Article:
Minoru Yamasaki Humanist Architecture for a Modernist World Dale Allen Gyure

Publication date:
03 Jan 2018
Yale University Press
296 pages: 292 x 229mm
70 color + 119 b-w illus.
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The first book to reevaluate the evocative and polarizing work of one of midcentury America’s most significant architects

Born to Japanese immigrant parents in Seattle, Minoru Yamasaki (1912–1986) became one of the towering figures of midcentury architecture, even appearing on the cover of Time magazine in 1963. His self-proclaimed humanist designs merged the modern materials and functional considerations of postwar American architecture with traditional elements such as arches and colonnades. Yamasaki’s celebrated and iconic projects of the 1950s and ’60s, including the Lambert–St. Louis Airport and the U.S. Science Pavilion in Seattle, garnered popular acclaim.
Despite this initial success, Yamasaki’s reputation began to decline in the 1970s with the mixed critical reception of the World Trade Center in New York, one of the most publicized projects in the world at the time, and the spectacular failure of St. Louis’s Pruitt-Igoe Apartments, which came to symbolize the flaws of midcentury urban renewal policy. And as architecture moved in a more critical direction influenced by postmodern theory, Yamasaki seemed increasingly old-fashioned. In the first book to examine Yamasaki’s life and career, Dale Allen Gyure draws on a wealth of previously unpublished archival material, and nearly 200 images, to contextualize his work against the framework of midcentury modernism and explore his initial successes, his personal struggles—including with racism—and the tension his work ultimately found in the divide between popular and critical taste.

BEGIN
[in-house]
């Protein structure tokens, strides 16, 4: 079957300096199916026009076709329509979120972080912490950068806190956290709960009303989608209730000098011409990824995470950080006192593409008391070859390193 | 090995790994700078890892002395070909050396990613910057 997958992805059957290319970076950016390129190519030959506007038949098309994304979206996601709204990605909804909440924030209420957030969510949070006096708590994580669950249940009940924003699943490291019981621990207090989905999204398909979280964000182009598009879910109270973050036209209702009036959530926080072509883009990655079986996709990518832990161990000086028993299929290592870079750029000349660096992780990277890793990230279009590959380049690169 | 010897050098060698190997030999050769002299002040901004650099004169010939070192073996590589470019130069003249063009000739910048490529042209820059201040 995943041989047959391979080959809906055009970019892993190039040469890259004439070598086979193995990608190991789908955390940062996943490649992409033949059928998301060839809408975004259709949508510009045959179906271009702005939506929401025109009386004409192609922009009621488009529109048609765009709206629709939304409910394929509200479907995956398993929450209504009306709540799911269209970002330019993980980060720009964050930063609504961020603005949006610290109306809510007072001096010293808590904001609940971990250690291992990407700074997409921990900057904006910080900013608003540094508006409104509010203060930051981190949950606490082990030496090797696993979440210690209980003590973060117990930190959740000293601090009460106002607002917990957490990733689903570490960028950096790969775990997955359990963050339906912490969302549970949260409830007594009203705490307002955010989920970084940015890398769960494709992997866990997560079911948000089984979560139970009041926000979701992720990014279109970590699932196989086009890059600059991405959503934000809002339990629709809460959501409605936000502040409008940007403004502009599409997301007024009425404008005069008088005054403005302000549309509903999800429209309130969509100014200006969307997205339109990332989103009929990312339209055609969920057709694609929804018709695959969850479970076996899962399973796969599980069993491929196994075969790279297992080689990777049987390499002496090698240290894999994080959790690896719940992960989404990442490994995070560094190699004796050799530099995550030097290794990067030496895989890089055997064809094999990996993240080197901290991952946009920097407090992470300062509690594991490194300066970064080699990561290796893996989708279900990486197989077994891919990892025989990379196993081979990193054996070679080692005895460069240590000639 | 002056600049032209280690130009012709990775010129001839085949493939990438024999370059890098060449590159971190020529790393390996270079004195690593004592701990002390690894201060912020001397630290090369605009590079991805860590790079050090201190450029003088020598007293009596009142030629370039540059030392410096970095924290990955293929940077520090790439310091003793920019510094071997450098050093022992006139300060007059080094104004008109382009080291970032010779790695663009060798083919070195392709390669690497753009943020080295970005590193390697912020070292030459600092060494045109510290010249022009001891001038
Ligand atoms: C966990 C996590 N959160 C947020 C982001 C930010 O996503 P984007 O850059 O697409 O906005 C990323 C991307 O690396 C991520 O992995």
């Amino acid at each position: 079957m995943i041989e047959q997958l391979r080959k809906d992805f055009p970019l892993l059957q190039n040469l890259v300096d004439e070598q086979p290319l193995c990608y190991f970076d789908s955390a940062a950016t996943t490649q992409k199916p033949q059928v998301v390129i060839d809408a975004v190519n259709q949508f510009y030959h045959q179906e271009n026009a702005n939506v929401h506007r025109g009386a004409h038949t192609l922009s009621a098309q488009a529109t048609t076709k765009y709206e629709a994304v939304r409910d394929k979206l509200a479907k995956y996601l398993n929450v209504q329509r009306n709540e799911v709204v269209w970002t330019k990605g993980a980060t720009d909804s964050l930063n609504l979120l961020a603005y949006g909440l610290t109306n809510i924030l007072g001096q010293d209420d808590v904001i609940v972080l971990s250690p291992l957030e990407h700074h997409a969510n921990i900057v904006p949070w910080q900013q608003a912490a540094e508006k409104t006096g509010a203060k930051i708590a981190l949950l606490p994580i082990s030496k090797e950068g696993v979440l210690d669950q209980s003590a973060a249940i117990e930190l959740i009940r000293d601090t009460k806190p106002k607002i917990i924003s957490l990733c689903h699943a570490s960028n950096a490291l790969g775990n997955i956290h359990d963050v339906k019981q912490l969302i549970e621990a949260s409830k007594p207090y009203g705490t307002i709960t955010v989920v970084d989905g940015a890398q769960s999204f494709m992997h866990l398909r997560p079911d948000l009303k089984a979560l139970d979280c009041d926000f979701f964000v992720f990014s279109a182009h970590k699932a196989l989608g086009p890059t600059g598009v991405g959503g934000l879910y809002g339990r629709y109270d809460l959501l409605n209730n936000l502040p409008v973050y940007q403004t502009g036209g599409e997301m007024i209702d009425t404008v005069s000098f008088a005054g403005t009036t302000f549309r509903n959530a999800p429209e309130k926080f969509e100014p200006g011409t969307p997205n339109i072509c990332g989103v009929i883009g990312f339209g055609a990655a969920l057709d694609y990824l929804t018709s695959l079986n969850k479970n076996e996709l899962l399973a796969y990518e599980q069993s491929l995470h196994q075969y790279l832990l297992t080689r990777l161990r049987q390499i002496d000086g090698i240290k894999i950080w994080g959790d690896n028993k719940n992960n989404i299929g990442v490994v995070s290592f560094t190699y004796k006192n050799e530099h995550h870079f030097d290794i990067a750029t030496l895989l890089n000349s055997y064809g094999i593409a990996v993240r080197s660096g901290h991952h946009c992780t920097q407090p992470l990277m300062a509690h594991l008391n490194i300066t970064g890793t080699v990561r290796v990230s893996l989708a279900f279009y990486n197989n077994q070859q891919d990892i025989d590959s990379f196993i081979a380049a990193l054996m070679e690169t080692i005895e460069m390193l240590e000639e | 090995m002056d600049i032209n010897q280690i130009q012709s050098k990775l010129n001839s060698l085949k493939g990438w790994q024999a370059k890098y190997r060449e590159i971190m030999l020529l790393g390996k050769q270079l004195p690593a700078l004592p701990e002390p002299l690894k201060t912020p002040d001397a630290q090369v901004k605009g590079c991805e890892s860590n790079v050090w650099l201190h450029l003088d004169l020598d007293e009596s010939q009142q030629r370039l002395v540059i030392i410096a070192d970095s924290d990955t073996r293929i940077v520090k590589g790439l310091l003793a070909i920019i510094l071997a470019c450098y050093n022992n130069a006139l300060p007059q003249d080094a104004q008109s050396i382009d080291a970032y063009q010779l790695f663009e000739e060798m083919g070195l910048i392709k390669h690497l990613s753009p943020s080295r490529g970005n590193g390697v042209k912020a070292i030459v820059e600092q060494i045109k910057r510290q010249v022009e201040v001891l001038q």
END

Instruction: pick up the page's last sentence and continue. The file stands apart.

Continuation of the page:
Dale Allen Gyure is professor of architecture at Lawrence Technological University and a member of the Minoru Yamasaki Advisory Board at Wayne State University.

“Gyure does his subject justice. His adept presentation allows us to think anew about Yamasaki’s legacy. Gyure provides a wealth of insight on the architect’s values and his approach to design, and he reveals the complex, conflicted nature of his career.”—Richard Longstreth, George Washington University

“Minoru Yamasaki was one of the brightest lights in the extraordinary galaxy of mid-20th century architectural talent. We have waited a long time for an adequate re-appraisal of his work, but this meticulously researched and judiciously rendered account will firmly re-establish his reputation.”—Robert Bruegmann, University of Illinois at Chicago